Sections

Weather Forecast

Close
Advertisement

COLUMN: A few tips on furnace care

Email

Annual maintenance of home heating appliances mostly applies to gas and oil forced air furnaces, so that’s what we’re going to talk about here. This maintenance varies from some simple tasks to some much more difficult ones. Mostly, though, bear with this. You’ll likely learn something.

Advertisement

First, since we’re discussing duct work systems, it remains a simple conclusion that in order for those systems to work properly, all the air openings should be fully open. That includes both supply and return grills and registers.

On a service call one early winter, I arrived at a home out in the country which had called with a complaint that: “It’s colder than usual in here.” And it was. This place gave new meaning to the word “hygiene.” A sow had farrowed her baby pigs on the return air grate in the floor, which meant that air couldn’t get back properly to the furnace.

Which brings us to air filters. There are several catalogues out there that I have seen which recommend that you purchase a small filter to place in the supply register openings. Don’t.

You’ve already got a filter in the return air half of your system. That’s enough. Adding more somewhere else just blocks up the air flow, making it even harder for air to get out those openings. All that resistance to air movement means your furnace is running hotter than usual, and wasting more energy.

Over the years I’ve received complaints about the house being “dustier than normal.” True, forced air heating systems move a lot of air around, sometimes as much as all the air in your house four times an hour. That doesn’t mean it has to be dusty.

Sometimes, over the years, enough built-up dust accumulates in the ductwork that no matter how much you filter the air that returns from your rooms, it picks up dust on the way back to your rooms. Call a duct cleaner. I remember when the new high efficiency gas furnaces first came out. One of the reasons they pushed more heat into your house was because they blew much harder. Those of us in the trades soon learned to check the ductwork before we turned these mini tornadoes on and blew all that “slow” dust out. There were some upset homeowners there at first, believe me.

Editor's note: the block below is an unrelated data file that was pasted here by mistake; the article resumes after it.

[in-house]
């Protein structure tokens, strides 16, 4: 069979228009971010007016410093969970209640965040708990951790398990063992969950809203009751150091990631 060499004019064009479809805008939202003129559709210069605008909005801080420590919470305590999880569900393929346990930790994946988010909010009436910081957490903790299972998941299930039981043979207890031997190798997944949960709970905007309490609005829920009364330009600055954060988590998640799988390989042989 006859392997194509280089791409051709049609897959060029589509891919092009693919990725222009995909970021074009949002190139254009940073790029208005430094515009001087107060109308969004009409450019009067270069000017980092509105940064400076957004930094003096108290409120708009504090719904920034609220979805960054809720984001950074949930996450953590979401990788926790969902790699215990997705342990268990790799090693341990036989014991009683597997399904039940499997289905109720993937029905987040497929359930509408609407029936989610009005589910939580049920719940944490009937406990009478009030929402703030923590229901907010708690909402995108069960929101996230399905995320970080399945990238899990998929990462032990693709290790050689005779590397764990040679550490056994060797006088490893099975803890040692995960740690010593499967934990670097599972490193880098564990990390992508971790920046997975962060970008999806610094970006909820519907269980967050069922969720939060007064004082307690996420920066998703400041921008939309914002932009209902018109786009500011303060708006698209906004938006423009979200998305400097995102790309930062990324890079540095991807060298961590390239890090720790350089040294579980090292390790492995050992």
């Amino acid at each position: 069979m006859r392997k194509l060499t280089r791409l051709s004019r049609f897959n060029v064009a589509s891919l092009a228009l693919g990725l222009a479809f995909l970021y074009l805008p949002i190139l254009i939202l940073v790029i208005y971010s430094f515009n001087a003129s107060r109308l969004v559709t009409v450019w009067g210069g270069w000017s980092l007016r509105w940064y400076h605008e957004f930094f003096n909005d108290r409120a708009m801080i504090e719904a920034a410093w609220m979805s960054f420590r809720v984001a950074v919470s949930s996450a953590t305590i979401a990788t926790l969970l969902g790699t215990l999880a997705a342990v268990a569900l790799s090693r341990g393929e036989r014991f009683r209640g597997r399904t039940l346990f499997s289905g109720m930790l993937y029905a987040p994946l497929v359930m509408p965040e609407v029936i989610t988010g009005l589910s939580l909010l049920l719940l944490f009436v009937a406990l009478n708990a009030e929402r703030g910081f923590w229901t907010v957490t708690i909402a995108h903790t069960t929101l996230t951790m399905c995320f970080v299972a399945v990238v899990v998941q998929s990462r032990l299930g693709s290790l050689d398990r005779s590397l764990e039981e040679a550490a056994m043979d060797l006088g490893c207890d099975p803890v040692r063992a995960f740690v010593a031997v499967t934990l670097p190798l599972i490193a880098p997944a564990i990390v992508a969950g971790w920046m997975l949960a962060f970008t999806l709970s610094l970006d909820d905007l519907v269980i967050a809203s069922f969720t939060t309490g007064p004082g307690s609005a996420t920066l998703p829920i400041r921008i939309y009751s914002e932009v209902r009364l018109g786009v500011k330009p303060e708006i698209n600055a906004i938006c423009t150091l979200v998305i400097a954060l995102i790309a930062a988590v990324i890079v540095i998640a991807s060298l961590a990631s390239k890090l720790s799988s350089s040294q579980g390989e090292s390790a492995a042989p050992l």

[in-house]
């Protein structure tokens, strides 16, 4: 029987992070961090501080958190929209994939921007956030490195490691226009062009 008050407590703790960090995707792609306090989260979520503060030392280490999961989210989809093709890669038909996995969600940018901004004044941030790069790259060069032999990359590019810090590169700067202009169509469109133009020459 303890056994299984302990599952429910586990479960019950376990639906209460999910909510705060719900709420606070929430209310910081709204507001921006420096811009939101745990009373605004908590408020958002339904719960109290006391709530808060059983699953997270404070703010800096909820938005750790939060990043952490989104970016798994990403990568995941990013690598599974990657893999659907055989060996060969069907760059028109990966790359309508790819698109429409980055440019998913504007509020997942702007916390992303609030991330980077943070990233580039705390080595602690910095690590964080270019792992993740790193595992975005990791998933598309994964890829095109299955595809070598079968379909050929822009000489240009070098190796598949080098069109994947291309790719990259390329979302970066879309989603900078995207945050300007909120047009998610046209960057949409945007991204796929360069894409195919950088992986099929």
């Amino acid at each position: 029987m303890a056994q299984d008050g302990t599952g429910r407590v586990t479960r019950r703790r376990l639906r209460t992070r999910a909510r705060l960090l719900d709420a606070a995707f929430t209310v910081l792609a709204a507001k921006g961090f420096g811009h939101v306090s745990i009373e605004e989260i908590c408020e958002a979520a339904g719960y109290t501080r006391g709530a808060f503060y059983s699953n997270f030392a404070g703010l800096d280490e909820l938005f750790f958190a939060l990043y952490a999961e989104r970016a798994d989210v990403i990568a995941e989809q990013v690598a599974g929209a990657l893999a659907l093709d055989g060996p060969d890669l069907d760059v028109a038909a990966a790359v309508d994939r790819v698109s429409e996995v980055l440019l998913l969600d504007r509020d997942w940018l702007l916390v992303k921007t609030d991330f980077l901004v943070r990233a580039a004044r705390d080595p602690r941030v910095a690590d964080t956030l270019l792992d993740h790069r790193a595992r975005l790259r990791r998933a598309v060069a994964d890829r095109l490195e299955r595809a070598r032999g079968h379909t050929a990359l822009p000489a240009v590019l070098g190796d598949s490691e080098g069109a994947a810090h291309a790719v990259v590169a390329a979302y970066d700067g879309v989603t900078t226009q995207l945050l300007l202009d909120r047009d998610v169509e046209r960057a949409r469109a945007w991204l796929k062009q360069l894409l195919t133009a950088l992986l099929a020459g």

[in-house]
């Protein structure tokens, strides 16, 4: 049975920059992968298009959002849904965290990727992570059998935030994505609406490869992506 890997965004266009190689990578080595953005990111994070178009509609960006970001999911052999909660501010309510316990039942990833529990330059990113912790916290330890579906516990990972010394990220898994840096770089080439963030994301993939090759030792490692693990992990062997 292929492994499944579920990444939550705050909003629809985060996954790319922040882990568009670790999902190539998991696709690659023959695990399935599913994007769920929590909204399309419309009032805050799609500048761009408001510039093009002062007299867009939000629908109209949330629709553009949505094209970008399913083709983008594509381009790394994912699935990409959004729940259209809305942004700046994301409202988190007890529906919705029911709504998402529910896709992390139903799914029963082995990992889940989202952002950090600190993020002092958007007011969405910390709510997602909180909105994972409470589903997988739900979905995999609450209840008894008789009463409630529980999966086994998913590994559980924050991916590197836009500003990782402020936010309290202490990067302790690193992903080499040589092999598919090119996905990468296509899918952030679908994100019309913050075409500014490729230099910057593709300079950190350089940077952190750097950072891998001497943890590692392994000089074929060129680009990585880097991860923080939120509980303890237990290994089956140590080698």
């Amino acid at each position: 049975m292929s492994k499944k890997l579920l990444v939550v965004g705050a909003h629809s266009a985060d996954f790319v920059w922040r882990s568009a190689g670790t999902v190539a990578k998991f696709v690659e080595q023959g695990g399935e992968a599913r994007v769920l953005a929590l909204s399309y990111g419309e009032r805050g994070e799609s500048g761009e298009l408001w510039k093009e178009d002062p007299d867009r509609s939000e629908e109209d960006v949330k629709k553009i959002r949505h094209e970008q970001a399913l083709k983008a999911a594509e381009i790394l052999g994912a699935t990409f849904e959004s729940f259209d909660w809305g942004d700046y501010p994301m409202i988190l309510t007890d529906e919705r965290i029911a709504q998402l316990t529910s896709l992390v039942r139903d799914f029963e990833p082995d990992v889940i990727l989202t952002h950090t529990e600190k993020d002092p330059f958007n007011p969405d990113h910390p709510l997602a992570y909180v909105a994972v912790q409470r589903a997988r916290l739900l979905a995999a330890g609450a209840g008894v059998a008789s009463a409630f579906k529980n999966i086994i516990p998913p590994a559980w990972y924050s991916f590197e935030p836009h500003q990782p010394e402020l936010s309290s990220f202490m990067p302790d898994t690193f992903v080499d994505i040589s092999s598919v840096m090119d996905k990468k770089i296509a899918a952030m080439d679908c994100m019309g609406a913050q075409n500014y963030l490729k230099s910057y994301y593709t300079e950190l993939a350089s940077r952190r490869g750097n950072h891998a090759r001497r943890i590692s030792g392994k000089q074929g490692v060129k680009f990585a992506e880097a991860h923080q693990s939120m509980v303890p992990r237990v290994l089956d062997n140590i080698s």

Furnace filters come in all kinds and types. Most of us are familiar with the spun fiberglas air filters. They sell for a buck or so, and if they’re held up to the light, you can see through them.

That leads many people to believe they aren’t any good. There are a couple of reasons they’re much better than you think, if you replace them frequently.

First, those strands are coated with an adhesive, to which dust sticks. That’s why you shouldn’t vacuum them. After you do that, they’re just about worthless. Second, a weird static thing happens when air moves quickly across those man-made strands in the filter. It’s the same thing that happens when you slide across your car seat and touch something metal – an electrical charge builds up. That electro-static charge attracts dust particles, which then cling to the filter fibers. Dust particles don’t attract other dust particles: change the filter. Most dust is too small to even see. You can see it? Change the filter.

Here’s the final information you really need to know. Over and over, those of us in the heating trade are finding that people buy and install a one-inch pleated paper filter. So far, so good.

Then, since it cost nearly ten times as much as the spun fiberglas filter, they think it should last 10 times as long. Wait a minute, here! You bought it and thought it was a good deal because you thought it would stop 10 times as much dust, right? You are right. But, if it stops 10 times as much dust, that means it needs to be changed 10 times as often.  Right?

Maybe not 10 times as often, but close. In the heating trade, we see furnace after furnace with cracked heat exchangers because people put those pleated paper filters in and then don’t change them more often. If you cannot afford to clean your air, don’t buy these filters. And whatever you do, do not vacuum a pleated paper filter. That doesn’t help. Change it, don’t clean it.

You will never hear a service repair man say: “Uh-oh! You changed your air filter too often.”

The Prairie Spy by Alan "Lindy" Linda

Advertisement
Advertisement
Advertisement
randomness